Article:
Can ISPs Help Prevent Child Pornography?

Jul 26, 2012

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In an effort to filter the Internet for a specific purpose, several big Internet Service Providers (ISP's) have collaborated in order to form the Center for Copyright Information, an ISP-level effort that will filter copyright-protected material.

Given this topic, some wonder if a filtering system such as this might block web-based child pornography. Some ask “why not block child pornography at the ISP level in the same way, using the same technology and collaborative effort?” The only reason this sort of movement is not implemented is because of law enforcement.

Federal law requires ISPs to report child pornography when identified. Law enforcement, in order to speed up the process of stopping child abuse, must review the images first. Typically there is a flow of information between these three groups.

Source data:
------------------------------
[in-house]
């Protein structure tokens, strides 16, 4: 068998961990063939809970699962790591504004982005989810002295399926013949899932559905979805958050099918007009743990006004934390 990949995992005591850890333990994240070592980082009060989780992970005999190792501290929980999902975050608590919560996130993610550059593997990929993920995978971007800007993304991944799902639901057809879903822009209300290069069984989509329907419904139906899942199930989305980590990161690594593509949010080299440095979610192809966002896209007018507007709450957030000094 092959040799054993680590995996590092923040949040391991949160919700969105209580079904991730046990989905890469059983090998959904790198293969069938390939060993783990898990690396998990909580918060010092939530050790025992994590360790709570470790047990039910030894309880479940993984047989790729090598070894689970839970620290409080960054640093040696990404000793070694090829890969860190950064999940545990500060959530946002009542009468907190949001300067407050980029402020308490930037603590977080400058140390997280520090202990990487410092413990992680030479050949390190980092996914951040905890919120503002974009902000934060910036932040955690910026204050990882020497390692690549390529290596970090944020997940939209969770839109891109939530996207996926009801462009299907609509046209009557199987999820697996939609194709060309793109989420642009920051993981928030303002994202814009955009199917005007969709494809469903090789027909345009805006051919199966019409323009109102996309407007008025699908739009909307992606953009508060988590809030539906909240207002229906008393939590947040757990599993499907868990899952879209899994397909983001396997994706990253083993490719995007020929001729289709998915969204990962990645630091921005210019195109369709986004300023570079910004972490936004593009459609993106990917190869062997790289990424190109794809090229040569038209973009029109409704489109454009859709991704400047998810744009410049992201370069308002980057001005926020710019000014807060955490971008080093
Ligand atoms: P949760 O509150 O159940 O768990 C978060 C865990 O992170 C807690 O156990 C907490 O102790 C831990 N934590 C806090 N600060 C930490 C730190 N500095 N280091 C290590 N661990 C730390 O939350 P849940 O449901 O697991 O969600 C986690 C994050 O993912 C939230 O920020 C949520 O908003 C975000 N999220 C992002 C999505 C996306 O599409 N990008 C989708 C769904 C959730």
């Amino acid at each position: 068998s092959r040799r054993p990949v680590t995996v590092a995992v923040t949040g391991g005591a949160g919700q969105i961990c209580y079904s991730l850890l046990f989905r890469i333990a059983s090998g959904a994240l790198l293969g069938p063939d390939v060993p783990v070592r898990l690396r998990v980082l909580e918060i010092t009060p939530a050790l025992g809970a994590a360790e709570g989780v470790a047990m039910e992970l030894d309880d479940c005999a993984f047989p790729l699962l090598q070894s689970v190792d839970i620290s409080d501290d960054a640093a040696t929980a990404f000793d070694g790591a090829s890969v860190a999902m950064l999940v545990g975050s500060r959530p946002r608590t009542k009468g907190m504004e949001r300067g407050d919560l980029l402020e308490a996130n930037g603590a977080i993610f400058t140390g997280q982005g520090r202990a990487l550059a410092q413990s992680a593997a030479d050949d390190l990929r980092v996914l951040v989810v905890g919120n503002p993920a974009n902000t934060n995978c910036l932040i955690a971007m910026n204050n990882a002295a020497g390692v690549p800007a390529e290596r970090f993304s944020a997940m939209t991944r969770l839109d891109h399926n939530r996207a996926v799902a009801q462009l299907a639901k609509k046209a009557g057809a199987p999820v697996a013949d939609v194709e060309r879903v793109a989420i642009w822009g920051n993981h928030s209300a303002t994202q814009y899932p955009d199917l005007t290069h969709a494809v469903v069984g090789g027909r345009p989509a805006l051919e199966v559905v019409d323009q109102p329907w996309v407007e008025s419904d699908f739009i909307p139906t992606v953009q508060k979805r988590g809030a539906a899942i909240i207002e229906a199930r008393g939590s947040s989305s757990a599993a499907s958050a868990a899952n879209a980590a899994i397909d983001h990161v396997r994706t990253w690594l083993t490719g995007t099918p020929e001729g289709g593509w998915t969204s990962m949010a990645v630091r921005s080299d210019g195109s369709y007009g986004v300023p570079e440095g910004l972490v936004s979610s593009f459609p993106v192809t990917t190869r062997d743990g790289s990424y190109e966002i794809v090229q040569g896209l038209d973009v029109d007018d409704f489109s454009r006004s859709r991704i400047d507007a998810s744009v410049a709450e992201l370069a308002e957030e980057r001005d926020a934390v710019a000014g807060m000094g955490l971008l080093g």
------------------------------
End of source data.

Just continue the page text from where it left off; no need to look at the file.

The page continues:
ISPs report images found to the National Center for Missing and Exploited Children (NCMEC), who hand off that information to law enforcement agencies for investigation. Then, once the images have been validated by law enforcement as pornography involving minors, they are sent back to the ISPs.

Over time, the NCMEC has developed a database of images with “identified minors.” These images potentially could be blocked from distribution at the ISP level. By doing so, the victimization of the children could potentially diminish as the images are kept out of distribution and viewed.

Blocking such images decreases the number of images in circulation; therefore, law enforcement will only receive new images to investigate. No existing images will have to be recycled through the system.

Why does this matter? The newer the image, more likely the child has been harmed. These efforts aid law enforcement to prevent future abuse.

Thanks to ISPs for joining forces. Since the image database already exists, the filtering of the child pornography should be relatively simple. We recommend our legislators be made aware of this potential tool in the fight against abuse.

I work for ContentWatch and all opinions expressed here are my own.